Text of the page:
Premieres Monday September 17th
Revolution is a new pilot this fall from Writer/Creator Eric Kripke and Executive Produced by J.J. Abrams and Bryan Burk. For those of you not in the know, Eric Kripke’s last show, Supernatural is still on the CW eight years later and has been faced with cancellation numerous times. But it overcomes all of its obstacles to have some of the most loyal fans in the TV business.
J.J. Abrams on the other hand, has produced/written/created some of my favorite television shows of all time including Lost, Alias and Fringe. The two of them are known for their Sci-Fi television prowess so the two of them coming together for a new show was enough to make it my most anticipated show this fall. I’m especially excited for any and all supernatural or lost/fringe/alias references.
Add the cast which includes Tim Guinee (whom I still love from Stargate: SG-1, but most will know from The Good Wife) Elizabeth Mitchell (LOST, V) and David Lyons who was most recently the star of NBC not-so-hit show The Cape. Also Billy Burke who is was in that super-popular-tween-movie-as-someone’s-father but has had a long and healthy TV career including Gilmore Girls, Rizzoli and Isles, and 24.
Revolution’s premise is that all of the electricity and electrical devices in the world stop working. No internet, no batteries, no- anything really, a little thing people liked to call POST-APOCOLYPTIC-
Yeah I’m gonna like this show before I’ve even seen it. So keeping that in mind I set the bar extremely high- most pilots don’t have all three components of a great television series.
The show starts out with a father coming home saying “it’s coming” and as he tries to warn his brother, all of the electricity turns off. He saves a file to a flash drive that doubles as necklace just as everything goes dark. Cars. Streetlights.
It’s definitely a harsh adjustment in our world of technology. Everything goes back to basics; everyone leaves the cities and heads to the country where they can grow food. Fifteen years of no tech is not easy. Governments fell; mass starvation and disease are only the tip of the iceberg. The area around Chicago is run by a General and his militia’s patrol the area collecting taxes.
One patrol happens upon the city where Ben is living. They want to take him. The town resists and they end up taking his son with them in a bloodbath that ends in his death. His daughter Charlotte (Charlie) heads to Chicago to find her uncle who was a marine before the world went sideways known for “killing people”.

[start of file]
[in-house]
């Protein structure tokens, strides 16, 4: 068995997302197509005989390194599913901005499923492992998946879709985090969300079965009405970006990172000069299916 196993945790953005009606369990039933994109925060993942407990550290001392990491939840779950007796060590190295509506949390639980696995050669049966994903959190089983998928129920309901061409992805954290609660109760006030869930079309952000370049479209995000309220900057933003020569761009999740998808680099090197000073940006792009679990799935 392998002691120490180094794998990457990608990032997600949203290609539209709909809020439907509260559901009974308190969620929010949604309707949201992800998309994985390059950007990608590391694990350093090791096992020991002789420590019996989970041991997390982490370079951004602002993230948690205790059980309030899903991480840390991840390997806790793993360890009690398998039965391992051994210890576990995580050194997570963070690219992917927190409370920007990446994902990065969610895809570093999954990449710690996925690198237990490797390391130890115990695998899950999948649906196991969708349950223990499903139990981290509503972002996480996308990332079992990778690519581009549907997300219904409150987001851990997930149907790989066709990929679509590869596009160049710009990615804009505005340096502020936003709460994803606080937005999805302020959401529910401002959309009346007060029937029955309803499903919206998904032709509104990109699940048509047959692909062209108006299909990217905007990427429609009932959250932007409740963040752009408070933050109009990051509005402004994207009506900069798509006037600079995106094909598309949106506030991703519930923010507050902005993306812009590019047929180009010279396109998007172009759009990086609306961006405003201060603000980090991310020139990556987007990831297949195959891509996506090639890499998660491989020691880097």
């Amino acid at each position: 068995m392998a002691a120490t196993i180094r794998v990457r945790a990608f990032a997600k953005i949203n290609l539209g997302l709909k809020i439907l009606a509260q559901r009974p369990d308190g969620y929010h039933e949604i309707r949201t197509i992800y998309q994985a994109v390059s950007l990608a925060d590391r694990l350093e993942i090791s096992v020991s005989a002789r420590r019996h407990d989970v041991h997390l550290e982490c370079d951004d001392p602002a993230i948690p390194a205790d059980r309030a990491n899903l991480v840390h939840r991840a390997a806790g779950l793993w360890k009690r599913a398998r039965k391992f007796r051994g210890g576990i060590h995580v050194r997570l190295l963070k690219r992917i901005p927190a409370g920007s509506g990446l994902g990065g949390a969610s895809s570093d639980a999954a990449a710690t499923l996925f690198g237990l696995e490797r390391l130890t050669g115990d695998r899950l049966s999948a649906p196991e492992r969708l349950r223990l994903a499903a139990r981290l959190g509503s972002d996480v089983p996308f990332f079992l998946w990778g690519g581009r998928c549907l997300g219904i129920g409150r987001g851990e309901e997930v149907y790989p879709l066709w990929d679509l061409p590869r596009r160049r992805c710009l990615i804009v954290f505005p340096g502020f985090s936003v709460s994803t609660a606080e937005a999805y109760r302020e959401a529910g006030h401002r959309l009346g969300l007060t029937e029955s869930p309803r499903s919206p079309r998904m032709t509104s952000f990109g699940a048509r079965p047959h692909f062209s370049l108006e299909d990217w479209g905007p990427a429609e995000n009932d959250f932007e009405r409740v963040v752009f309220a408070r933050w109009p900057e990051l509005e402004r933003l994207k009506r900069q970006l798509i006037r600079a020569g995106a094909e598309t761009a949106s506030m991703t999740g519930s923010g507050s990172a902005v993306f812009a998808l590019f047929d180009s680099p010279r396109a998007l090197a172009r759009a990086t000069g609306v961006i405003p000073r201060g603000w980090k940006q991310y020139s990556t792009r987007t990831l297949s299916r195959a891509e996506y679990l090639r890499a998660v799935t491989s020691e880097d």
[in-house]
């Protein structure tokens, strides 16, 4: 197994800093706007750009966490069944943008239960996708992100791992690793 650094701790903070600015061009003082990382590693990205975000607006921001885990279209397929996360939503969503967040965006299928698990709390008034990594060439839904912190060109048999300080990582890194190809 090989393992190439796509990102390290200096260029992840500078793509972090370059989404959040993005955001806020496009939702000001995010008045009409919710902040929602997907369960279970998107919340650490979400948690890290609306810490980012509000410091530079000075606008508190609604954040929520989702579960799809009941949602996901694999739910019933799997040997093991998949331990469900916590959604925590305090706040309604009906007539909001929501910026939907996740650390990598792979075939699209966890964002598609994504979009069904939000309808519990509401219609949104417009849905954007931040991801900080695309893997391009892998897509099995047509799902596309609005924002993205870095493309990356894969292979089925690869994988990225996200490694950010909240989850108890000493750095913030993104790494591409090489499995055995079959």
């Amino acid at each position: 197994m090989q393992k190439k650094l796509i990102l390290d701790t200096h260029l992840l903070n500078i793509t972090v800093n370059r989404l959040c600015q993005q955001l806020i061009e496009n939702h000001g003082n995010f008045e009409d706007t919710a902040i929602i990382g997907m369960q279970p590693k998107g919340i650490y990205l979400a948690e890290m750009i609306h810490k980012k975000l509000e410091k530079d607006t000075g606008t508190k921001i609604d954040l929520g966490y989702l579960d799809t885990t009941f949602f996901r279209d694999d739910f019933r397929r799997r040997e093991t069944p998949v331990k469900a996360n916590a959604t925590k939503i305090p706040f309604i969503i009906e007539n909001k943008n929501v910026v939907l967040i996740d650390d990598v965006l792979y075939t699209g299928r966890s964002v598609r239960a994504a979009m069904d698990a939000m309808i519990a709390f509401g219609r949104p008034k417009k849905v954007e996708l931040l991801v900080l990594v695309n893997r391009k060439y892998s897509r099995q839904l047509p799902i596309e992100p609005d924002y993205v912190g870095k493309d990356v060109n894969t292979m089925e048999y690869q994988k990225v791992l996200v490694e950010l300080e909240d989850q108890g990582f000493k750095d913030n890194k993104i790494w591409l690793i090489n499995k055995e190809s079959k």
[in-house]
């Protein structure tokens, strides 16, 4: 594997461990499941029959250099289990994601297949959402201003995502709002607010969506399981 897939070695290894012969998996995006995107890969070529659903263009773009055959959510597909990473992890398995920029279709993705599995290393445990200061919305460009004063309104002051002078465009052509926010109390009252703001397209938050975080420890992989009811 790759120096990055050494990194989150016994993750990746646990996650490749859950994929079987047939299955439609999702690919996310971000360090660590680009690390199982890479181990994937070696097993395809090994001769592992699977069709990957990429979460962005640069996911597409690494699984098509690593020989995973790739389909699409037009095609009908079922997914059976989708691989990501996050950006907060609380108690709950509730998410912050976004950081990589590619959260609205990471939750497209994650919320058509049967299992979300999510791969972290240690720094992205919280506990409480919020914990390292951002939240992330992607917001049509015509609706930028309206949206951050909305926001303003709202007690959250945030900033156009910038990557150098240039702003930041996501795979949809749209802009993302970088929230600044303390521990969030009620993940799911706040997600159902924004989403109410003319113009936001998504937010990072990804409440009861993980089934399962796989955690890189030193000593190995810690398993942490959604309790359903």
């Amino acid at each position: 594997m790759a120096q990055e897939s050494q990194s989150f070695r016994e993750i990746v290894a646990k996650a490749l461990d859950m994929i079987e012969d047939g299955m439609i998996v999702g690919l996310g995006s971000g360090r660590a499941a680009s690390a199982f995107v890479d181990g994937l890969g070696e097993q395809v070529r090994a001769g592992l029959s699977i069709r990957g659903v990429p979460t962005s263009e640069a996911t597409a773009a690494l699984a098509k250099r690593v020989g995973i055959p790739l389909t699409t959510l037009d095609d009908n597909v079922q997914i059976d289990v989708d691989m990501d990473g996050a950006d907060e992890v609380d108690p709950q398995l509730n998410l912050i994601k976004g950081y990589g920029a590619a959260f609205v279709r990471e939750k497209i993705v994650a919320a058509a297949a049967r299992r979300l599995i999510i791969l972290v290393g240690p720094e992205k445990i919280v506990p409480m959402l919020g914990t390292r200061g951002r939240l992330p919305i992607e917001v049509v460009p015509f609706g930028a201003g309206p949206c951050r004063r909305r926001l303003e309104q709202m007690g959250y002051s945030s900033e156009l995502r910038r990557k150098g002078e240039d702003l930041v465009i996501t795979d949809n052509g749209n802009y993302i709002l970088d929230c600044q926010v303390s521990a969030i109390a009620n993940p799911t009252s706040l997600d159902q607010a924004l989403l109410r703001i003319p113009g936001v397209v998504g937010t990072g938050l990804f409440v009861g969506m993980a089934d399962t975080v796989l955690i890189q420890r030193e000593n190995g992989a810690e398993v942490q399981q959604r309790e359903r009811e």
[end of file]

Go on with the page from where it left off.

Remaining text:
She’s on the road with her “step mom” Maggie (the women her father was spending time with before he died) and Aaron a former Google executive. At one point in the pilot he claims to have owned an airplane and got married in one of Chicago’s nicest hotels.
Charlie is a very relatable lead character. As a young woman who remembers what it was like before the Blackout, she has a wanderlust and sense of adventure that was denied to her growing up. She remembers ice cream and post cards from other cities. In the span of the pilot her mother died, her father died and her brother was kidnapped by a militia. She meets her Uncle for the first time and he’s not what she is expecting but probably what she needs.
She has some definite growing to do: she trusts too easily and needs some hand-to-hand training. Nate, one of the militia members saves her life twice in one episode which didn’t make sense to me but maybe things will become clear in the coming weeks.
Her brother Danny on the other hand is pretty dumb. He manages to get away from the militia only to have them catch up to him. He provokes them.
Now let me turn to my favorite character… Uncle Miles. He’s pretty much a drunk, trying to keep a low profile. Up until the point where Charlie meets Miles the pilot is pretty much as expected. Even after he uses his badass skills for the first time to reveal the Shady Kid is a militia member.
Miles goes on a KILLING SPREE. It was amazing. He killed at least 17 guys on his own, in this truly beautiful fight sequence. He agrees to go with them and then the series begins.
There are TWO very good reveals at the end that bumped a B pilot up to an A-.
I notoriously do not like pilots and had very high standards for this episode coming from Kripke and Abrams. I definitely think that Charlie needs to grow up a little; hopefully Uncle Badass will help her out with some hand-to-hand combat training. This show definitely has infinite possibilities, but part of me fears for its timeslot. Genre shows and NBC don’t have the greatest track record.
If you watched the Revolution pilot on NBC.com or Hulu hit up the comments below with your thoughts.